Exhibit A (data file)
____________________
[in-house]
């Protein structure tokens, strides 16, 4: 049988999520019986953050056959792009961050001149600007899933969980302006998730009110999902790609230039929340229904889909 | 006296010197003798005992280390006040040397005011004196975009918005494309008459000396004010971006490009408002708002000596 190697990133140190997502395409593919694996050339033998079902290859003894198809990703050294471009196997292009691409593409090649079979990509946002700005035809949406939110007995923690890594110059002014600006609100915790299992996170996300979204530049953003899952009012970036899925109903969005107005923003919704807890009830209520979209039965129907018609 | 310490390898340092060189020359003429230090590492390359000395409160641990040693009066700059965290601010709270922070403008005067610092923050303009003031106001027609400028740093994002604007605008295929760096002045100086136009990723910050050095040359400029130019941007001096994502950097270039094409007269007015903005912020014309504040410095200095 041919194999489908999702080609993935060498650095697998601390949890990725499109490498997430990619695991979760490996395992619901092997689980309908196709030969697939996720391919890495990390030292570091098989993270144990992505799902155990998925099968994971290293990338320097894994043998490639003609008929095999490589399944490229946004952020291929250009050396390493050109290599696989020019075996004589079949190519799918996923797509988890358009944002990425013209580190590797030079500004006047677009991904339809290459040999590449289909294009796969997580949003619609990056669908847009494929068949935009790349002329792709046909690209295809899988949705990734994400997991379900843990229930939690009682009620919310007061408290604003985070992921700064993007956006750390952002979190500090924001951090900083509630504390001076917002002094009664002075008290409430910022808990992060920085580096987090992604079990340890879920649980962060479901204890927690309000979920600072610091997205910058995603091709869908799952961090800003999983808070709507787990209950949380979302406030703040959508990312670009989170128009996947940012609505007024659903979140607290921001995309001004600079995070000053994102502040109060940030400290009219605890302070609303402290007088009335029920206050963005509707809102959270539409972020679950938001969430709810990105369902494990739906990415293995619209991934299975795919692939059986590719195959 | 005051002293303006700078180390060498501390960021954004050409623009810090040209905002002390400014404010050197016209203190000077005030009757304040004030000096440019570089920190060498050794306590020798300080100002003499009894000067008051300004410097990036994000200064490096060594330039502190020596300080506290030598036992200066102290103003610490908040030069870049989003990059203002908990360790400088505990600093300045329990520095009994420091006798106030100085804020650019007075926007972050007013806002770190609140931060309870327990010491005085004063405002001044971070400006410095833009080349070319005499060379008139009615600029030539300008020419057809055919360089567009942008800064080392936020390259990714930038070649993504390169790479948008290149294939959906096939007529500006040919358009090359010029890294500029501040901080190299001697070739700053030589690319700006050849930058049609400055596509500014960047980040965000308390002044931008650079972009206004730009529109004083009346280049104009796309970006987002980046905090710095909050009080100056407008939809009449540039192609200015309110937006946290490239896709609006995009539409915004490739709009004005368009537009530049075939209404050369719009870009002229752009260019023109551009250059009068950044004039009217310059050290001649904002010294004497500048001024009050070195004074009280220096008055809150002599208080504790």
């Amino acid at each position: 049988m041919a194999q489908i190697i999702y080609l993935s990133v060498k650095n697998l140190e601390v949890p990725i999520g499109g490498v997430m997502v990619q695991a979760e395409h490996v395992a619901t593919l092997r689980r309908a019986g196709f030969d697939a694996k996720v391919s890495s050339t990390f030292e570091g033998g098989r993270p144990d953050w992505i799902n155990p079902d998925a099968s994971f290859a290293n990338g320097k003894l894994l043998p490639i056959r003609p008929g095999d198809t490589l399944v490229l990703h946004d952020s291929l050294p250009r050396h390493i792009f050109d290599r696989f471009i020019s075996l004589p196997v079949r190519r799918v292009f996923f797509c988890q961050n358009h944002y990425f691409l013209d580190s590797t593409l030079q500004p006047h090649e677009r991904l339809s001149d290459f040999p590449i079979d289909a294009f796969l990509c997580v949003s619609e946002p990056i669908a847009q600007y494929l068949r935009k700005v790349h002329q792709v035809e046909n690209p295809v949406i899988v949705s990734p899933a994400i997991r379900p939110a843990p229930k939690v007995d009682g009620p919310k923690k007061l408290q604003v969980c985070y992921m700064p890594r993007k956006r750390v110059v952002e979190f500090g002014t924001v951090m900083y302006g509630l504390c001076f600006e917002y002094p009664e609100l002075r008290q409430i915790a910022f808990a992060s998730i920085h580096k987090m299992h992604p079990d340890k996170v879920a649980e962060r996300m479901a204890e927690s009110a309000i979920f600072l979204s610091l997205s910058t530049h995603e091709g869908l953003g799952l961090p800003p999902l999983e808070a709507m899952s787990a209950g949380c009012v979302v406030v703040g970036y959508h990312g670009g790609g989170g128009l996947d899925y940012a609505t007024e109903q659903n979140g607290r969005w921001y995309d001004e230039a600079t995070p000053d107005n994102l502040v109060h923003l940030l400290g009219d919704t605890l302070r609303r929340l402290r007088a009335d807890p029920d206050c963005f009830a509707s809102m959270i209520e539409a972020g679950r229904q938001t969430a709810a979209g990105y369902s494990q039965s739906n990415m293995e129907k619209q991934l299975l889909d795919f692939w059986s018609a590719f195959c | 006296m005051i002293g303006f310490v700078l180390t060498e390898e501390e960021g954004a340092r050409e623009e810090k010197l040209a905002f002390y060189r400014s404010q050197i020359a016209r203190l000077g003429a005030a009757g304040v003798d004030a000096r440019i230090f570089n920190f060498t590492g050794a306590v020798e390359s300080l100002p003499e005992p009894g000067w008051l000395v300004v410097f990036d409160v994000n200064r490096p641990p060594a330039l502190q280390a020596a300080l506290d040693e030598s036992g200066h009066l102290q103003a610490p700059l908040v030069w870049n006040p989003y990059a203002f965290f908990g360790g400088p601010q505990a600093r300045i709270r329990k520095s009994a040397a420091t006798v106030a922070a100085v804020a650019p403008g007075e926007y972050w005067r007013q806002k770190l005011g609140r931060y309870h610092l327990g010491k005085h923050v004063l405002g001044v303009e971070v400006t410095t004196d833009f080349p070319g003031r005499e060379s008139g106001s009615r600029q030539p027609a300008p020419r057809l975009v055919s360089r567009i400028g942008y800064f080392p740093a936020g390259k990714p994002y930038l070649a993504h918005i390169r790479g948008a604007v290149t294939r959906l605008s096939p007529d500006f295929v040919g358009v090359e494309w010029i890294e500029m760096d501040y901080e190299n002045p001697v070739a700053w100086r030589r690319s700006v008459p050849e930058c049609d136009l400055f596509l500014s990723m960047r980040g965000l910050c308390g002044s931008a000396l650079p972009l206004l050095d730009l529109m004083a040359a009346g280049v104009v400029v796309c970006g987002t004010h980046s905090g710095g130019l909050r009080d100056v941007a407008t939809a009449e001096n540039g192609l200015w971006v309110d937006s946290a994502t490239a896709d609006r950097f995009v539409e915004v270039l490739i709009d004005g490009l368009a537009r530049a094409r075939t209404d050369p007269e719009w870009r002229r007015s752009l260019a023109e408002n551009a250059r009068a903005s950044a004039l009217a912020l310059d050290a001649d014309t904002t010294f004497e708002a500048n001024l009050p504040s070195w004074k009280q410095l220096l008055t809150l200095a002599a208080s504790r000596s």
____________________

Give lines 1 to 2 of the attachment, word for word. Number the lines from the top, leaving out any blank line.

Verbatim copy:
[in-house]
């Protein structure tokens, strides 16, 4: 049988999520019986953050056959792009961050001149600007899933969980302006998730009110999902790609230039929340229904889909 | 006296010197003798005992280390006040040397005011004196975009918005494309008459000396004010971006490009408002708002000596 190697990133140190997502395409593919694996050339033998079902290859003894198809990703050294471009196997292009691409593409090649079979990509946002700005035809949406939110007995923690890594110059002014600006609100915790299992996170996300979204530049953003899952009012970036899925109903969005107005923003919704807890009830209520979209039965129907018609 | 310490390898340092060189020359003429230090590492390359000395409160641990040693009066700059965290601010709270922070403008005067610092923050303009003031106001027609400028740093994002604007605008295929760096002045100086136009990723910050050095040359400029130019941007001096994502950097270039094409007269007015903005912020014309504040410095200095 041919194999489908999702080609993935060498650095697998601390949890990725499109490498997430990619695991979760490996395992619901092997689980309908196709030969697939996720391919890495990390030292570091098989993270144990992505799902155990998925099968994971290293990338320097894994043998490639003609008929095999490589399944490229946004952020291929250009050396390493050109290599696989020019075996004589079949190519799918996923797509988890358009944002990425013209580190590797030079500004006047677009991904339809290459040999590449289909294009796969997580949003619609990056669908847009494929068949935009790349002329792709046909690209295809899988949705990734994400997991379900843990229930939690009682009620919310007061408290604003985070992921700064993007956006750390952002979190500090924001951090900083509630504390001076917002002094009664002075008290409430910022808990992060920085580096987090992604079990340890879920649980962060479901204890927690309000979920600072610091997205910058995603091709869908799952961090800003999983808070709507787990209950949380979302406030703040959508990312670009989170128009996947940012609505007024659903979140607290921001995309001004600079995070000053994102502040109060940030400290009219605890302070609303402290007088009335029920206050963005509707809102959270539409972020679950938001969430709810990105369902494990739906990415293995619209991934299975795919692939059986590719195959 | 005051002293303006700078180390060498501390960021954004050409623009810090040209905002002390400014404010050197016209203190000077005030009757304040004030000096440019570089920190060498050794306590020798300080100002003499009894000067008051300004410097990036994000200064490096060594330039502190020596300080506290030598036992200066102290103003610490908040030069870049989003990059203002908990360790400088505990600093300045329990520095009994420091006798106030100085804020650019007075926007972050007013806002770190609140931060309870327990010491005085004063405002001044971070400006410095833009080349070319005499060379008139009615600029030539300008020419057809055919360089567009942008800064080392936020390259990714930038070649993504390169790479948008290149294939959906096939007529500006040919358009090359010029890294500029501040901080190299001697070739700053030589690319700006050849930058049609400055596509500014960047980040965000308390002044931008650079972009206004730009529109004083009346280049104009796309970006987002980046905090710095909050009080100056407008939809009449540039192609200015309110937006946290490239896709609006995009539409915004490739709009004005368009537009530049075939209404050369719009870009002229752009260019023109551009250059009068950044004039009217310059050290001649904002010294004497500048001024009050070195004074009280220096008055809150002599208080504790």